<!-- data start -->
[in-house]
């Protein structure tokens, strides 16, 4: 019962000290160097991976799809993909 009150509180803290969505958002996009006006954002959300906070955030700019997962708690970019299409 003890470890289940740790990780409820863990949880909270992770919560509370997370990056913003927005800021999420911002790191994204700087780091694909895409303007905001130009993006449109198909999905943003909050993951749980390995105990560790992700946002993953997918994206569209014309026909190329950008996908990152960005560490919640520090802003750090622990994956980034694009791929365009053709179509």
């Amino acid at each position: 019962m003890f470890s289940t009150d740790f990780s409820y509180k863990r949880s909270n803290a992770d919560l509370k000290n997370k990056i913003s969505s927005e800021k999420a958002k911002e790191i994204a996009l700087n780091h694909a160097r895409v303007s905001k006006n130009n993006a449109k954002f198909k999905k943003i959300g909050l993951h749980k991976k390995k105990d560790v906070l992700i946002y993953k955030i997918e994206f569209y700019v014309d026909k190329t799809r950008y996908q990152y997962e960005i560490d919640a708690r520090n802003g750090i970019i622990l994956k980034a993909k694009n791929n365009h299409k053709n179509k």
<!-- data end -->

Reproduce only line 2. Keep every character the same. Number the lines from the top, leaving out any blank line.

């Protein structure tokens, strides 16, 4: 019962000290160097991976799809993909 009150509180803290969505958002996009006006954002959300906070955030700019997962708690970019299409 003890470890289940740790990780409820863990949880909270992770919560509370997370990056913003927005800021999420911002790191994204700087780091694909895409303007905001130009993006449109198909999905943003909050993951749980390995105990560790992700946002993953997918994206569209014309026909190329950008996908990152960005560490919640520090802003750090622990994956980034694009791929365009053709179509």